With North Korea’s ongoing nuclear tests and development, the Hawaii government has decided to begin educating locals as well as incoming visitors in what they should do should a missile launch occur from North Korea. The “Hawaii Emergency Management System” started work on the campaign due to increase public awareness and concern.
“We need to tell the public what the state is doing,” Vern Miyagi, administrator of the emergency management agency, said in a statement. “We do not want to cause any undue stress for the public; however, we have a responsibility to plan for all hazards.”
What do you think of this preparedness? I may have to rethink any future trips to Hawaii… let’s face it, I work too much to even really consider going.
As reported by NBC News:
Earlier this month, North Korea launched its first intercontinental ballistic missile, according to military officials. The ICBM, which was believed to be “two-stage,” would have a minimum range of 3,500 miles.
Although the missile would not be to strike Hawaii, which is more than 7,500 miles away, it would be in range to hit Alaska.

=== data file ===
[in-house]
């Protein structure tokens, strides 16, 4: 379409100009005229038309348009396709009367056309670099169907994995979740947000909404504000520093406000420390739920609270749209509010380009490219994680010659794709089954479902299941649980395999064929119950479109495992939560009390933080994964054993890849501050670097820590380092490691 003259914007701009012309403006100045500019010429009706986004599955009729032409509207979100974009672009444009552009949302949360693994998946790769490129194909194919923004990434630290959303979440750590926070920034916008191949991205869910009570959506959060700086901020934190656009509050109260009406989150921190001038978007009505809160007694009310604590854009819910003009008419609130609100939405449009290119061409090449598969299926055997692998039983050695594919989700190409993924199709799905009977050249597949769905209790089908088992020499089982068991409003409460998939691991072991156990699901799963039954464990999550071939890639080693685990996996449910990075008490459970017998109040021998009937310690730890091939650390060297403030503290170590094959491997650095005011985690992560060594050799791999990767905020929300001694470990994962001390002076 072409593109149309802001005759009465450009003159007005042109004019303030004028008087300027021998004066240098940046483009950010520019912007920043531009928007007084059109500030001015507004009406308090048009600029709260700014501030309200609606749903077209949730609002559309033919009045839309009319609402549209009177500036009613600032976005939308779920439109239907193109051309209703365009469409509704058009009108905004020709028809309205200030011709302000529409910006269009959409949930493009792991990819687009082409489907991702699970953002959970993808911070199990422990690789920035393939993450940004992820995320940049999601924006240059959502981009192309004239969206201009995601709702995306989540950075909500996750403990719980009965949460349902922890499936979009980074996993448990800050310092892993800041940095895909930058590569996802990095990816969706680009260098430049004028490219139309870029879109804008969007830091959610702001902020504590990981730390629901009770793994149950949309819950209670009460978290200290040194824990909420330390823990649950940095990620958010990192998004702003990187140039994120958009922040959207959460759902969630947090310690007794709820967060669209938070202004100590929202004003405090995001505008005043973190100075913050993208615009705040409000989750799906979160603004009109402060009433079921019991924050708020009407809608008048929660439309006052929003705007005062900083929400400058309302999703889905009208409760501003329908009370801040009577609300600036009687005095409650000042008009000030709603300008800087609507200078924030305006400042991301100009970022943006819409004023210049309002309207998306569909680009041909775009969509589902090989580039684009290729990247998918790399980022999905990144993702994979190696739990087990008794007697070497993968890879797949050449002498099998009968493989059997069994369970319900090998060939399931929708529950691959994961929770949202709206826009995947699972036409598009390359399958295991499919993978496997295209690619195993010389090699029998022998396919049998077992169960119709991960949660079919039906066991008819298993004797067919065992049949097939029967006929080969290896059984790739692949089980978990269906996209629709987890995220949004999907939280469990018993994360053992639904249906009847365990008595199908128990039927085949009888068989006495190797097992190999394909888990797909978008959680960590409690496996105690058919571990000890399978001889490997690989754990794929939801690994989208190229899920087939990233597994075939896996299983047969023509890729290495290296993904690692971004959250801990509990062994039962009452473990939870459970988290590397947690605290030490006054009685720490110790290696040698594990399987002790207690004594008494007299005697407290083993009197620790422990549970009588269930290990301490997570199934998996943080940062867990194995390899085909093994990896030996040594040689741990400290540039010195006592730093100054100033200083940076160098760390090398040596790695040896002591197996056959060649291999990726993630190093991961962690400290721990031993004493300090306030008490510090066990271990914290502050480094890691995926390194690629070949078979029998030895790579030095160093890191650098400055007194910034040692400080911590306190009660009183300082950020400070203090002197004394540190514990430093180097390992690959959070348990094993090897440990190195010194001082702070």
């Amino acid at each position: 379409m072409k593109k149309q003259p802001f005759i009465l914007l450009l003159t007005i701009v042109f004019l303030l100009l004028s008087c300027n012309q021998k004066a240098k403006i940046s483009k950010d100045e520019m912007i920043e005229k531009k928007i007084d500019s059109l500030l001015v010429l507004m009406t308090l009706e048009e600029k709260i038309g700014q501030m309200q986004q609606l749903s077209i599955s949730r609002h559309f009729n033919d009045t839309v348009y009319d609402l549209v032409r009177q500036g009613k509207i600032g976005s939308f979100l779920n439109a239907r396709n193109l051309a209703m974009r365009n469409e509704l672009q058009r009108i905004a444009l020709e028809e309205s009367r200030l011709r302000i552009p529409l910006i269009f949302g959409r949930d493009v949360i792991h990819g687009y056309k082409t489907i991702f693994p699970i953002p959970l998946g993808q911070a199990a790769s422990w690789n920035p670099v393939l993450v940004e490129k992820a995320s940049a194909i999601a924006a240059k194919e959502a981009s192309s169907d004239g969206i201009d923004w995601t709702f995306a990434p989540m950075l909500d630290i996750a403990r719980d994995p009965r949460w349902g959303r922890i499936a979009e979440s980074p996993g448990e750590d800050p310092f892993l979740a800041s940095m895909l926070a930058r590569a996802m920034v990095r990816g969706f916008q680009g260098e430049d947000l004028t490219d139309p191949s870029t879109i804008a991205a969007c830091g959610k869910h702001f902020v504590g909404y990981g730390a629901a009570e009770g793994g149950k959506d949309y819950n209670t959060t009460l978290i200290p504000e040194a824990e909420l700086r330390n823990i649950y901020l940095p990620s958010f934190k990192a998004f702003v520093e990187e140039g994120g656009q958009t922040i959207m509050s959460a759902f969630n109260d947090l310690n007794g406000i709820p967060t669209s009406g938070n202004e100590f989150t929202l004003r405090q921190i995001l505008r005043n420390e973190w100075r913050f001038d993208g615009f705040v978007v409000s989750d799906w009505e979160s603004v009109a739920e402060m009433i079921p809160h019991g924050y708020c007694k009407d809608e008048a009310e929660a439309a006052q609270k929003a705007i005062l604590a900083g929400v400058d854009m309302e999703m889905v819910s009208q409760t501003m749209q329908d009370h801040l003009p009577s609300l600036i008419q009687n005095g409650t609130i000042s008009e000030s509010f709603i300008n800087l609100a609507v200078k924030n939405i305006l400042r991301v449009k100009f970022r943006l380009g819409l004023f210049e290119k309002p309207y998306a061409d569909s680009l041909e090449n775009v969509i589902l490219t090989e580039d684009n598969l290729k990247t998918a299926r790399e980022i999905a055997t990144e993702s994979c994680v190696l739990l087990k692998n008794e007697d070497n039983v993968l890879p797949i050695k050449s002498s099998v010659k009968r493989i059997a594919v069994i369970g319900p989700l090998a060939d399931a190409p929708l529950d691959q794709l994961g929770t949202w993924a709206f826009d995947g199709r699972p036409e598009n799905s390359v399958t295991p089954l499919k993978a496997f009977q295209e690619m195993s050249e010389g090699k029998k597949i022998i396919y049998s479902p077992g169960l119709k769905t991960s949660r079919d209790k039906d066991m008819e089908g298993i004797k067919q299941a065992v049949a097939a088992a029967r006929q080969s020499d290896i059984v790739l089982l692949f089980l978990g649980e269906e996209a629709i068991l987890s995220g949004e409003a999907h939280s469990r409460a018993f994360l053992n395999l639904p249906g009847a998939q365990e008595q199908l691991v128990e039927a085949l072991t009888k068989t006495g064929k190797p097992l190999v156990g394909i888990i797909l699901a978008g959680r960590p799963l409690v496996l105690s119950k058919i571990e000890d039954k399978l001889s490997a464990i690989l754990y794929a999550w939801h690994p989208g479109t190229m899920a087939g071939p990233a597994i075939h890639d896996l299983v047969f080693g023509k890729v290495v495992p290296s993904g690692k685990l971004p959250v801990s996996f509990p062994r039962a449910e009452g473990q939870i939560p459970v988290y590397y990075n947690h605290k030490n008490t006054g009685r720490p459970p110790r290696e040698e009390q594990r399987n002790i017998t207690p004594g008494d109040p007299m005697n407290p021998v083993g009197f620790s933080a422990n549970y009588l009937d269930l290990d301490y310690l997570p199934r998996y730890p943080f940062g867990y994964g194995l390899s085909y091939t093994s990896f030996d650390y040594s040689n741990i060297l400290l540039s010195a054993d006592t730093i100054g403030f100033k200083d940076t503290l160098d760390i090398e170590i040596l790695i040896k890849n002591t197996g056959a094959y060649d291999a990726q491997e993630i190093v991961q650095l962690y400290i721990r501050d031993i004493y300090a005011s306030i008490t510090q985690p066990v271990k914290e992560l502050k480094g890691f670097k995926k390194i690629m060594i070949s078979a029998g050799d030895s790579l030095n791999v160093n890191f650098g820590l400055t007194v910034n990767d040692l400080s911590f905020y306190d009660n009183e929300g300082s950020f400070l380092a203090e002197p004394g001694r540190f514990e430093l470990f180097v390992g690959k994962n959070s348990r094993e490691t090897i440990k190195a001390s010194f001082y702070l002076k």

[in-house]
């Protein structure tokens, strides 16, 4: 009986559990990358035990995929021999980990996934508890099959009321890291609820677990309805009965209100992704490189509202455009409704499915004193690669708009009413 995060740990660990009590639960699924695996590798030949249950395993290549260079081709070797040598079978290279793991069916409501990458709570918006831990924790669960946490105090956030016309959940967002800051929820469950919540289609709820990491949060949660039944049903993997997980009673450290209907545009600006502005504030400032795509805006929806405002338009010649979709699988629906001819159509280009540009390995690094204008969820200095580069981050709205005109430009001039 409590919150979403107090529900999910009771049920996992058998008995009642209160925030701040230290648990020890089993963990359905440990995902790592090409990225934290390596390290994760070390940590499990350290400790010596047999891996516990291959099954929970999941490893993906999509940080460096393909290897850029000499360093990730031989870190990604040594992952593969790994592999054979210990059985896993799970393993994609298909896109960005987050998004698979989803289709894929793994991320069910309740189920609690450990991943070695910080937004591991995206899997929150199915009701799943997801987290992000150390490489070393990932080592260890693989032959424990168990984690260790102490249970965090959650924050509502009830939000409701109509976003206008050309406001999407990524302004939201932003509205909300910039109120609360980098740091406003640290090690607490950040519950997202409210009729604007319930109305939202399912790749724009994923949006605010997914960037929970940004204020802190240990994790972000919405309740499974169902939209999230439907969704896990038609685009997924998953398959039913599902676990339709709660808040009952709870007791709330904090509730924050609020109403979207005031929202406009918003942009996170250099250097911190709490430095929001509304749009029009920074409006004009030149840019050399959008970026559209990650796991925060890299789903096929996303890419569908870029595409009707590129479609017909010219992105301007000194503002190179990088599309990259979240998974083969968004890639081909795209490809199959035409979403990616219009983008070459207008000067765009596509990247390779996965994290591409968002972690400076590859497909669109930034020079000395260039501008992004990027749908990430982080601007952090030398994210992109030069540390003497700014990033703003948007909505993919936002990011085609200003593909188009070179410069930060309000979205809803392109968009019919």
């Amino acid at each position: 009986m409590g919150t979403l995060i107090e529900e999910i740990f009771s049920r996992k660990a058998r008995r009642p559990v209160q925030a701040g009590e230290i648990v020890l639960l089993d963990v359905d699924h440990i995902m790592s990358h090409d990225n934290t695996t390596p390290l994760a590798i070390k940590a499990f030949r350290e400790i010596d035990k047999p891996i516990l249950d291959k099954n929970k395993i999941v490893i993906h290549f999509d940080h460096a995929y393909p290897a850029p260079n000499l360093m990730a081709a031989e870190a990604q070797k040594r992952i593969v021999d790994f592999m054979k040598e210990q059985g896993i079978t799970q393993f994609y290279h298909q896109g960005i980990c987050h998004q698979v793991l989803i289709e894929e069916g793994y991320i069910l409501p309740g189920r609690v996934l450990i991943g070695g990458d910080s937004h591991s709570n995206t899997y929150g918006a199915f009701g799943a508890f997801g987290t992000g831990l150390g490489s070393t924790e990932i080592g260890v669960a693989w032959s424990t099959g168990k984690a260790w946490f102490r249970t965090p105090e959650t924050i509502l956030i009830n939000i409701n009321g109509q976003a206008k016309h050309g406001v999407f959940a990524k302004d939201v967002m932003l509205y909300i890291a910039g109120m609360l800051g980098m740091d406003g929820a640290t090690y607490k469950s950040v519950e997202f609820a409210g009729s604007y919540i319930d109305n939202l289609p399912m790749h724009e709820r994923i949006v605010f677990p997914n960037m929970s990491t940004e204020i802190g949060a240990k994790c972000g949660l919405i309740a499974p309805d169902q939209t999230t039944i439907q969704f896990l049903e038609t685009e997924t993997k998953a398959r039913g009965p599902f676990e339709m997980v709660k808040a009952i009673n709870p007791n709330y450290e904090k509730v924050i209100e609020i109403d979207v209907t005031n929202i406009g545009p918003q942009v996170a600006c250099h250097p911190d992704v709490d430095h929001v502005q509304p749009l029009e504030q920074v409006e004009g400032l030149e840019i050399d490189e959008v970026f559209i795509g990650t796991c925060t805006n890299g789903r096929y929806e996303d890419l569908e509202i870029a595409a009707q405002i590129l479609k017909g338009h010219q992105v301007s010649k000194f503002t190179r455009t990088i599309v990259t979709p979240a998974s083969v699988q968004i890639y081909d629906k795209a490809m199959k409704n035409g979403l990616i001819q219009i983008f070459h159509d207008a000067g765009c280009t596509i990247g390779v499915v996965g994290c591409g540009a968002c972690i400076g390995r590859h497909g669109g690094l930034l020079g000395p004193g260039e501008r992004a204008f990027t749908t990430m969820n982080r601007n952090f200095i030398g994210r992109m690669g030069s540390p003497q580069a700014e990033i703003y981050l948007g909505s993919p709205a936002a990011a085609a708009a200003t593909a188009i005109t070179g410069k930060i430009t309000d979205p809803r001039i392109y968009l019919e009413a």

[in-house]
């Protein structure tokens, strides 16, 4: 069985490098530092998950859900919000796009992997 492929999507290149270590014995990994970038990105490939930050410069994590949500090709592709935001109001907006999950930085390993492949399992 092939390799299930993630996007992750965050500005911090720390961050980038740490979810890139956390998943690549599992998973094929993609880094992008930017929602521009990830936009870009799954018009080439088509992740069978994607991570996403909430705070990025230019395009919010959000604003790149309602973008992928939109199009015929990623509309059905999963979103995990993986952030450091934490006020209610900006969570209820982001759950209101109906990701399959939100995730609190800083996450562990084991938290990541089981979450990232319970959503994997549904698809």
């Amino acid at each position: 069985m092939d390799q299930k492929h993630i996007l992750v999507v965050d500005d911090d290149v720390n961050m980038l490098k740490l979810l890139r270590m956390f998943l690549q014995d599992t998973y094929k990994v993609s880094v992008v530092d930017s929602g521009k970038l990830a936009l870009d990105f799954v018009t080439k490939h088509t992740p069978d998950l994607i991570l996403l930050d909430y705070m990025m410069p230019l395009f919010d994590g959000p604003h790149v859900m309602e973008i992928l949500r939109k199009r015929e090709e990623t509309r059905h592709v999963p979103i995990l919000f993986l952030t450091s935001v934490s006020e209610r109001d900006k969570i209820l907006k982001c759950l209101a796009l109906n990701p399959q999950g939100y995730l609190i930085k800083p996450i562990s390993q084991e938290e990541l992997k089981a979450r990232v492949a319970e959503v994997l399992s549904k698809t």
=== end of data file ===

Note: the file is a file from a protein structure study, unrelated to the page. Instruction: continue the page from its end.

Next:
“We don’t know the exact capabilities or intentions of the North Korean government, but there is clear evidence that it is trying to develop ballistic missiles that could conceivably one day reach our state,” Miyagi said. “Therefore, we cannot wait to begin our public information campaign to ensure that Hawaii residents will know what to do if such an event occurs.”
Hawaii will follow in the footsteps of California, which began teaching its residents what to do should a nuclear missile reach its borders in April.
Ventura County in Southern California created an 18-page educational pamphlet, four videos and a curriculum for schools and a series of community meetings.
At the center of the campaign was the message “Get inside, stay inside, stay tuned.”